HTQOGPIKPGVQU[UVGO      

UVTKPIEQQNKPIYCVGT
OKZ %     
0WODGTQHE[NKPFGTU     

'PIKPGQWVRWV M9     


5RGGF TRO 

*GCVVQDGFKUUKRCVGF
%QQNKPIYCVGT
%9 %[NKPFGT M9     
%JCTIGCKTEQQNGTEQQNKPIYCVGT*6 M9     
%JCTIGCKTEQQNGTEQQNKPIYCVGT.6 M9     
.WDGQKN
.1 EQQNGT M9     
*GCVTCFKCVKQPGPIKPG M9     
(NQYTCVGU
+PVGTPCN
KPUKFGGPIKPG 
*6EKTEWKV
E[NKPFGT EJCTIGCKTEQQNGT*6UVCIG  OJ     
.6EKTEWKV
NWDGQKN EJCTIGCKTEQQNGT.6UVCIG  OJ     
.WDGQKN OJ     
'ZVGTPCN
HTQOGPIKPGVQU[UVGO 
*6YCVGTHNQY
CV%KPNGV  OJ     
.6YCVGTHNQY
CV%KPNGV OJ     
#KTFCVC
6GORGTCVWTGQHEJCTIGCKTCVEJCTIGCKTEQQNGTQWVNGV %     
#KTHNQYTCVG OJ      
MIM9J     
%JCTIGCKTRTGUUWTG DCT     
#KTTGSWKTGFVQFKUUKRCVGJGCVTCFKCVKQP
GPI
VV% OJ     

'ZJCWUVICUFCVC
8QNWOGHNQY
VGORGTCVWTGVWTDQEJCTIGTQWVNGV  OJ     
/CUUHNQY VJ     
6GORGTCVWTGCVVWTDKPGQWVNGV %     
*GCVEQPVGPV
%  M9     
2GTOKUUKDNGGZJCWUVDCEMRTGUUWTG ODCT     
2WORU
'ZVGTPCNRWORU 
&KGUGNQKNRWOR
DCTCVHWGNQKNKPNGV# OJ     
(WGNQKNUWRRN[RWOR
DCTFKUEJCTIGRTGUUWTG OJ     
(WGNQKNEKTEWNCVKPIRWOR
DCTCVHWGNQKNKPNGV# OJ     


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.M9E[N..M9%[NCVTRO5VTKPI
5VCTVKPICKTFCVC
#KTEQPUWORVKQPRGTUVCTVKPENCKTHQTLGVCUUKUV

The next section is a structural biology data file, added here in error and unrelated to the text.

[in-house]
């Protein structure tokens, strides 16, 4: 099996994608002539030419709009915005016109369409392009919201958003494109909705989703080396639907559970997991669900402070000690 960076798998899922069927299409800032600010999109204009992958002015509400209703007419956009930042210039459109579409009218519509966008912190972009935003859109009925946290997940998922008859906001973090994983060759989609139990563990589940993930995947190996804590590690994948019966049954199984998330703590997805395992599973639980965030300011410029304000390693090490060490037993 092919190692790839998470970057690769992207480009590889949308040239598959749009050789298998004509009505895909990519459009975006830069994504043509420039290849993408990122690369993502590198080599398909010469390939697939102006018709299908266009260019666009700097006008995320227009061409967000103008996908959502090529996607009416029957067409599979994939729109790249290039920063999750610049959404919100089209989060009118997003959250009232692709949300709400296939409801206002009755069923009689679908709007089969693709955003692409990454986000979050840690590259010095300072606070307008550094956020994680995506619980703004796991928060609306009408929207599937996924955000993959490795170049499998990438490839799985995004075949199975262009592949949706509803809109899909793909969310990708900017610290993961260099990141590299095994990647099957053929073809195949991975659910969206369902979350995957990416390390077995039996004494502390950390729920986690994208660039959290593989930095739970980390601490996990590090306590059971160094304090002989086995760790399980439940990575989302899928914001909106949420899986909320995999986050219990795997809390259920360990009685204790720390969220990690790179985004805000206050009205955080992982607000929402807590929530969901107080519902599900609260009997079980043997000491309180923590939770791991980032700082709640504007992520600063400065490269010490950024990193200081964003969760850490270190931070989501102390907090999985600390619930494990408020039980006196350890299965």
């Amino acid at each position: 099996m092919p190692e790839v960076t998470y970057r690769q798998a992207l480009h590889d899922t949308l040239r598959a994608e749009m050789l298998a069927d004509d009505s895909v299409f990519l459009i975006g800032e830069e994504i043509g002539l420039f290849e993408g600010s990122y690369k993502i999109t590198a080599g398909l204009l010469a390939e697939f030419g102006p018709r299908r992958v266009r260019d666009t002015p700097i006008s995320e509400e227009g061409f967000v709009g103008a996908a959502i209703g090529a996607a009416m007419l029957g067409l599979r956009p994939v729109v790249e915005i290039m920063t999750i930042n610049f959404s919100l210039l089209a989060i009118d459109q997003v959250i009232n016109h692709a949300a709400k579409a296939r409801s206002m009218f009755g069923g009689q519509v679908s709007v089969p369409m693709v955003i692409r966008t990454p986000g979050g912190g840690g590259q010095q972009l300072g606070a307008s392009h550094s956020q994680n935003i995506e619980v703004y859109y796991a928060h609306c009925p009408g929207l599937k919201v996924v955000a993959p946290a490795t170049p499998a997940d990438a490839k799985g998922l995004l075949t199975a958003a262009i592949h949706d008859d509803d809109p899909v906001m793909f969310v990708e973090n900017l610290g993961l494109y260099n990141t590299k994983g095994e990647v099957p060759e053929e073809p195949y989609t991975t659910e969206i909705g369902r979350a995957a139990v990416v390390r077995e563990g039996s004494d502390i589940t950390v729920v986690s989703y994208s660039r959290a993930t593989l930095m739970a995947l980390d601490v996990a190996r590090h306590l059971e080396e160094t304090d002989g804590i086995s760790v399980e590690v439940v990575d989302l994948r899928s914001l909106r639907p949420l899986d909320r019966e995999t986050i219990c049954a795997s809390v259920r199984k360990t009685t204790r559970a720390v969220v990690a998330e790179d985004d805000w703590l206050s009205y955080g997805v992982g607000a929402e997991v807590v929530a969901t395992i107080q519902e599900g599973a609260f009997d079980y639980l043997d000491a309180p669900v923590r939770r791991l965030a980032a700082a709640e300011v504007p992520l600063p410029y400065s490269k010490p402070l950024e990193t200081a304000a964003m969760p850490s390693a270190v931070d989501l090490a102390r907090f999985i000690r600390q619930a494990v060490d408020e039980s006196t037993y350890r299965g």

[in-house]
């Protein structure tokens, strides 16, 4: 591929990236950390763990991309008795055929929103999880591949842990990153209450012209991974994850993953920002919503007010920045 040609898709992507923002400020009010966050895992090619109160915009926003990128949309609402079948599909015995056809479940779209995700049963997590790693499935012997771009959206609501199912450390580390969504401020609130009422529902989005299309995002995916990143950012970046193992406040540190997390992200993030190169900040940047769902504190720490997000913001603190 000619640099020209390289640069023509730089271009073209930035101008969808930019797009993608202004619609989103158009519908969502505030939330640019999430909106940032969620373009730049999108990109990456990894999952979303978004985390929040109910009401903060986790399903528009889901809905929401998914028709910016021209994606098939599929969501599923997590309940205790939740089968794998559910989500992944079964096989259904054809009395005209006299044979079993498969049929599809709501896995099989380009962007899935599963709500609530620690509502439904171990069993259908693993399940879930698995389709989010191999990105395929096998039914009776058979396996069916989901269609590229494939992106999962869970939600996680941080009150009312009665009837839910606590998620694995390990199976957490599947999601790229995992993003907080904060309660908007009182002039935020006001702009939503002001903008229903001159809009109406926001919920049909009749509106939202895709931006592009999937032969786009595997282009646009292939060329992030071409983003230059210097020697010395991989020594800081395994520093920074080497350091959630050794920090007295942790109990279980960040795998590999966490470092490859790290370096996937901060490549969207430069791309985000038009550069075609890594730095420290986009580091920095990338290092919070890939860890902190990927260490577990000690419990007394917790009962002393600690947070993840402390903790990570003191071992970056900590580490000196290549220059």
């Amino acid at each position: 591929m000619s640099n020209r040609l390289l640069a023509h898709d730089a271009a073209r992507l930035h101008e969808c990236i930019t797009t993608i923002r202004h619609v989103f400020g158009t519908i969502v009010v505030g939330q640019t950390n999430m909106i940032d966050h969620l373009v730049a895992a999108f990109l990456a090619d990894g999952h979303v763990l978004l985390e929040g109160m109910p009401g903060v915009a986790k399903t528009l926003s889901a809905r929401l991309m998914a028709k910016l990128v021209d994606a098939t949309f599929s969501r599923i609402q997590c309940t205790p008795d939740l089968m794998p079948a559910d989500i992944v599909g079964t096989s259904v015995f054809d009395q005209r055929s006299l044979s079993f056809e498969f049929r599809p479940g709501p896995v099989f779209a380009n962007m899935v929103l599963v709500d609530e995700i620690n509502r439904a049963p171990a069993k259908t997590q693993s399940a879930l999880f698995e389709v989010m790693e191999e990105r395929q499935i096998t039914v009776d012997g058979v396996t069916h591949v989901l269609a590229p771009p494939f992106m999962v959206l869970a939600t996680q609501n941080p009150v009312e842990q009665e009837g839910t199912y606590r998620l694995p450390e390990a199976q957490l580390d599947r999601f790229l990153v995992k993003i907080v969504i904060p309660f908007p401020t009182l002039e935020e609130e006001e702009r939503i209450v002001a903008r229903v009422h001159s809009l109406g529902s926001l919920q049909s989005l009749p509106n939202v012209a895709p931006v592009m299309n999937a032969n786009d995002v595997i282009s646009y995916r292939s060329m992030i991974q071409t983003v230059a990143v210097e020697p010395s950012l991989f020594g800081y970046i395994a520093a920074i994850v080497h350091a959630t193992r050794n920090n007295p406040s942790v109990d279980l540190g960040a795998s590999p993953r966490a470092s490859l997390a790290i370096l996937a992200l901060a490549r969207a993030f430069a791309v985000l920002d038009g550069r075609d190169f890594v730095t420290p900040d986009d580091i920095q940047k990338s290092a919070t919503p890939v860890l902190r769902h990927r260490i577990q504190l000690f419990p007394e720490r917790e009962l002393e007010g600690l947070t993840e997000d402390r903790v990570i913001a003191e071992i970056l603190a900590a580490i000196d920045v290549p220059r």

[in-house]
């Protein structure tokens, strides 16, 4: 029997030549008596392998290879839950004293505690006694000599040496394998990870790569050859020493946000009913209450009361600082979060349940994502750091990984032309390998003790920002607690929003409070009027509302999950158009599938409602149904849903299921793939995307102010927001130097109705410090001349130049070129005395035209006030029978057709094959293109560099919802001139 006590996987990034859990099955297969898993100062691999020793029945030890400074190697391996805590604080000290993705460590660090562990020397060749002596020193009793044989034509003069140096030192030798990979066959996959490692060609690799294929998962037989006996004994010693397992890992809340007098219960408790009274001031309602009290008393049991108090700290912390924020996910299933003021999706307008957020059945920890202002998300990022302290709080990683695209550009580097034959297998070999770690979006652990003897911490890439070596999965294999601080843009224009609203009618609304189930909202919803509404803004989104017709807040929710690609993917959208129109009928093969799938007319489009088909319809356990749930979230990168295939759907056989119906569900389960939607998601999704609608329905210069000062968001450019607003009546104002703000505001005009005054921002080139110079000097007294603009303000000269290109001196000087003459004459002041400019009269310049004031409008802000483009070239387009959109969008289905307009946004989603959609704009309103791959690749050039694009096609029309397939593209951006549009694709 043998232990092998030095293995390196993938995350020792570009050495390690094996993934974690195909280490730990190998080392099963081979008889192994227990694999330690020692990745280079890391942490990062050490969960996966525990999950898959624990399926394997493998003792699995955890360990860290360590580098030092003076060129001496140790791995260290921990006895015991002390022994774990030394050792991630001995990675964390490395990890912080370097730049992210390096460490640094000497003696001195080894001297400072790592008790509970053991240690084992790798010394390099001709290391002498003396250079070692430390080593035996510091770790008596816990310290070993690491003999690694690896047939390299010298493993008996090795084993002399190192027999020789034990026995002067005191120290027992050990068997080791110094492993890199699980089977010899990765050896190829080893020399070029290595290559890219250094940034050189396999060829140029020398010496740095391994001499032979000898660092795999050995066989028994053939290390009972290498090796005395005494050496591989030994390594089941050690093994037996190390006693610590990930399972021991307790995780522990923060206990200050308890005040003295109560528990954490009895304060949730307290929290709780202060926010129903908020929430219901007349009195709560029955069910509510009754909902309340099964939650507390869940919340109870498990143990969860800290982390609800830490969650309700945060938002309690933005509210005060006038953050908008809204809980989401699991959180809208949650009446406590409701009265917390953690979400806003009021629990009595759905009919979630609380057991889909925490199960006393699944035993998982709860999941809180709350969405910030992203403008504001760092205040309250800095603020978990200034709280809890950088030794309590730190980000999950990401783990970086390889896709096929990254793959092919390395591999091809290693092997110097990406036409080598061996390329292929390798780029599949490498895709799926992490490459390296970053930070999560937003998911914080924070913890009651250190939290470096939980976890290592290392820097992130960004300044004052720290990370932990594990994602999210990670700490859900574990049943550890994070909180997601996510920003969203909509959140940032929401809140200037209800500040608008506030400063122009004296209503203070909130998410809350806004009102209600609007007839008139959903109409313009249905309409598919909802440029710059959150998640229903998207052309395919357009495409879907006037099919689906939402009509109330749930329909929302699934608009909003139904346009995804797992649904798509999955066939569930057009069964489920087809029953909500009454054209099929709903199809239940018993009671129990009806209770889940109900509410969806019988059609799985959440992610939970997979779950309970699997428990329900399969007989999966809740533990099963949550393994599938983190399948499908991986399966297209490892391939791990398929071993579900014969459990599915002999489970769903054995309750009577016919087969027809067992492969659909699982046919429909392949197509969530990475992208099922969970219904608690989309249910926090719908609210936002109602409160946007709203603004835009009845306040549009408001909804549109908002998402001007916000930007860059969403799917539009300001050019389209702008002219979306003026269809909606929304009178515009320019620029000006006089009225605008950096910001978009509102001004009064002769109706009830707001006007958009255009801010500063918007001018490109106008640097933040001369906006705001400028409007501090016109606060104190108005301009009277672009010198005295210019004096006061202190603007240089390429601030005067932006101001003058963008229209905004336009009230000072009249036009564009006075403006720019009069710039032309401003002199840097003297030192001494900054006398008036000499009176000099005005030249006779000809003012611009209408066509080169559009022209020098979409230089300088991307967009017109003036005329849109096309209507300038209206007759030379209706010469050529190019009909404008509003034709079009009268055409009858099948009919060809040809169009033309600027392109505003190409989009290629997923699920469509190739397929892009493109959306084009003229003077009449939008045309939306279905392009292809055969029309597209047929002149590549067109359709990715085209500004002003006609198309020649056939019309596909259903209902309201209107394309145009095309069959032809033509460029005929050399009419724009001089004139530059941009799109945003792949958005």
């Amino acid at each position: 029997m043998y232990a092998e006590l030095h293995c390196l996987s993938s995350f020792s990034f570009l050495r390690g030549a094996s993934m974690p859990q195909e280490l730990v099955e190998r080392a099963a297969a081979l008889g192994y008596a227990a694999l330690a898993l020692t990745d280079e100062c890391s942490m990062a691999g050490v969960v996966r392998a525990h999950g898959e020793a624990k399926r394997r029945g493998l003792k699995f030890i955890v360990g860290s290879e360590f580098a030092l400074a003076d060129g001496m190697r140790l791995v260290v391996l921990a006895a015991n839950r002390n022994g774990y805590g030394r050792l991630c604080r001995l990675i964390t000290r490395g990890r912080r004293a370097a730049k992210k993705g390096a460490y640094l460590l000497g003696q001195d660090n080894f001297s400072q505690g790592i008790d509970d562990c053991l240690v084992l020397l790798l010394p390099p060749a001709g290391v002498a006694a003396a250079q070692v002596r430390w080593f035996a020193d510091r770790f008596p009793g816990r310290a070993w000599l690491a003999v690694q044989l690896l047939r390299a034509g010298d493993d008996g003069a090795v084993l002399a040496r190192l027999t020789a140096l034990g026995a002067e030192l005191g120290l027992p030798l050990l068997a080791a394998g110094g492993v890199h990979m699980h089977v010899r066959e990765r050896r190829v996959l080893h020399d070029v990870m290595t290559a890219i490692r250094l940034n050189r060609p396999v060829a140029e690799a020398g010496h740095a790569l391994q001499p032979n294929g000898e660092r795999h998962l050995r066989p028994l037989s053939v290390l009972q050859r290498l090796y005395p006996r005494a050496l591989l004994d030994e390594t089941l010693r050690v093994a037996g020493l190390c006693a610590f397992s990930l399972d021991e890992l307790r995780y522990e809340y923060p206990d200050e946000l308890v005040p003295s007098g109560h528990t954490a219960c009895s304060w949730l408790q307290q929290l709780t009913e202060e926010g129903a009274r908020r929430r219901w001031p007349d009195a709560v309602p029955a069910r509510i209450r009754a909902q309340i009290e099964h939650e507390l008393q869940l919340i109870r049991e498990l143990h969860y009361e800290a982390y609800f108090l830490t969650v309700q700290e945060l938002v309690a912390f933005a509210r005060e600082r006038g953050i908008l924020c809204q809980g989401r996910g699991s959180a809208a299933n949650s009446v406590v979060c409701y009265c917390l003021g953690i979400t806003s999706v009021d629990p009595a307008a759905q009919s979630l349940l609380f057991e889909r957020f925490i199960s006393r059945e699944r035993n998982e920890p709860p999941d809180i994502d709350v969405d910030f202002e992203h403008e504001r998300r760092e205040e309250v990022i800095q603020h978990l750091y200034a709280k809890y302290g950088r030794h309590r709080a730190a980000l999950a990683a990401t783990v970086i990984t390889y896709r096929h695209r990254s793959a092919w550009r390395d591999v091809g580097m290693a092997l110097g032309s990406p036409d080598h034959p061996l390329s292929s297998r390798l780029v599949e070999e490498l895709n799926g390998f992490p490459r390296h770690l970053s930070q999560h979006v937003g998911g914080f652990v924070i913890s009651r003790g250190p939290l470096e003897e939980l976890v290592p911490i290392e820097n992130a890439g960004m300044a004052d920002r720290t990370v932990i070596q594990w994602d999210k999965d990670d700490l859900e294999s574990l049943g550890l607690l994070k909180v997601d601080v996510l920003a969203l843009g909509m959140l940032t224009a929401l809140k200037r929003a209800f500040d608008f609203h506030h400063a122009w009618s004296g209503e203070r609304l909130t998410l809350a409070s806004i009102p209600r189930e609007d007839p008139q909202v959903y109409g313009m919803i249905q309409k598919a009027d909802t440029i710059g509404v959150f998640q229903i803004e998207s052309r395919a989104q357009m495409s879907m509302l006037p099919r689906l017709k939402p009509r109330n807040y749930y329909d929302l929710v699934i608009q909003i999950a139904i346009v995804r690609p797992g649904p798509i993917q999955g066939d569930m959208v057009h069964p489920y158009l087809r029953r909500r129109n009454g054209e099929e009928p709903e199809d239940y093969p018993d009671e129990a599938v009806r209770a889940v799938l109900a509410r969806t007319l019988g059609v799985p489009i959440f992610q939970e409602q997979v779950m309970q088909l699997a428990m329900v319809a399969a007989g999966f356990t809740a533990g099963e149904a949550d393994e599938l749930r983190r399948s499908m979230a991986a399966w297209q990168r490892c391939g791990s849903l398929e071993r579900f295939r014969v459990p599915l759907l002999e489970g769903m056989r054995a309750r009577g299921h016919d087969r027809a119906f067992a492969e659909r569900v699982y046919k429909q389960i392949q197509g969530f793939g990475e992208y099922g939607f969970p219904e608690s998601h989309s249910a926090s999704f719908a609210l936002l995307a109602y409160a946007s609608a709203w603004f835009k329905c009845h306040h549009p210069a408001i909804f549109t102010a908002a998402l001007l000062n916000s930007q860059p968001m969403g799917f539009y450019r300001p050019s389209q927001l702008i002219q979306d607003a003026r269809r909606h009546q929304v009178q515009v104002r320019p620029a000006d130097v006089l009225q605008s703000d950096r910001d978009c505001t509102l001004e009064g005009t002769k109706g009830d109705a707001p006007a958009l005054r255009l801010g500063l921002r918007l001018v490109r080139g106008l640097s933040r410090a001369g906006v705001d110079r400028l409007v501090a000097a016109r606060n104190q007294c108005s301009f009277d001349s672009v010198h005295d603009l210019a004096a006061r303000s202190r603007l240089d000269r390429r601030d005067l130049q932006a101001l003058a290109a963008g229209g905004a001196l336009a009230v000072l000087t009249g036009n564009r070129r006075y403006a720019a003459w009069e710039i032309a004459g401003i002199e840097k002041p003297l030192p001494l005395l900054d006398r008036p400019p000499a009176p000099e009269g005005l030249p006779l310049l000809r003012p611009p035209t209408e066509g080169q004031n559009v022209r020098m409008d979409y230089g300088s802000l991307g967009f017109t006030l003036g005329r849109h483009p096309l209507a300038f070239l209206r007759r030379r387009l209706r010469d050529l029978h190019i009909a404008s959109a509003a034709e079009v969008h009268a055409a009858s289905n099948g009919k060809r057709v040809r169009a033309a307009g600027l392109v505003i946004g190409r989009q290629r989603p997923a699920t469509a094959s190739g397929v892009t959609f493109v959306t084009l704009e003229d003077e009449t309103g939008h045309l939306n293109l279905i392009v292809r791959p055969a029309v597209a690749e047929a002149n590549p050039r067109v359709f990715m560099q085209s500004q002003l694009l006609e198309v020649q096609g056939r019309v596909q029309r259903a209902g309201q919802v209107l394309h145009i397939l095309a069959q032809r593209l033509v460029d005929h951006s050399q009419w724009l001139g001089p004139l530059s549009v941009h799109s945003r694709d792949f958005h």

6&+ 0O     
#KTEQPUWORVKQPRGTUVCTVKPENCKTHQTLGVCUUKUV
)CNK 0O     
 *6EQQNKPIYCVGTHNQYUHKTUVVJTQWIJ*6UVCIGEJCTIGCKTEQQNGTVJGPVJTQWIJYCVGTLCEMGVCPFE[NKPFGT
 JGCFYCVGTVGORGTCVWTGQWVNGVGPIKPGTGIWNCVGFD[OGEJCPKECNVJGTOQUVCV
 .6EQQNKPIYCVGTHNQYUHKTUVVJTQWIJ.6UVCIGEJCTIGCKTEQQNGTVJGPVJTQWIJNWDGQKNEQQNGTYCVGTVGORGT
 CVWTGQWVNGVGPIKPGTGIWNCVGFD[OGEJCPKECNVJGTOQUVCV
 6QNGTCPEG HQTTCVKPIEQQNGTUHQTJGCVTGEQXGT[
 $CUKEXCNWGUHQTNC[QWVQHVJGEQQNGTU
 7PFGTCDQXGOGPVKQPGFTGHGTGPEGEQPFKVKQPU
 6QNGTCPEGSWCPVKV[ VGORGTCVWTG %
7PFGTDGNQYOGPVKQPGFVGORGTCVWTGCVVWTDKPGQWVNGVCPFRTGUUWTGCEEQTFKPICDQXGOGPVKQPGFTGHGTGPEG
EQPFKVKQPU
6QNGTCPEGQHVJGRWORU FGNKXGT[ECRCEKVKGUOWUVDGEQPUKFGTGFD[VJGOCPWHCEVWTGU

&A

%CRCEKVKGU
.M9E[N..M9%[NCVTRO5VTKPI
4GHGTGPEGEQPFKVKQP6TQRKE
#KTVGORGTCVWTG % 
.6YCVGTVGORGTCVWTGKPNGVGPIKPG
HTQOU[UVGO  % 
#KTRTGUUWTG DCT 
4GNCVKXGJWOKFKV[  
6GORGTCVWTGDCUKU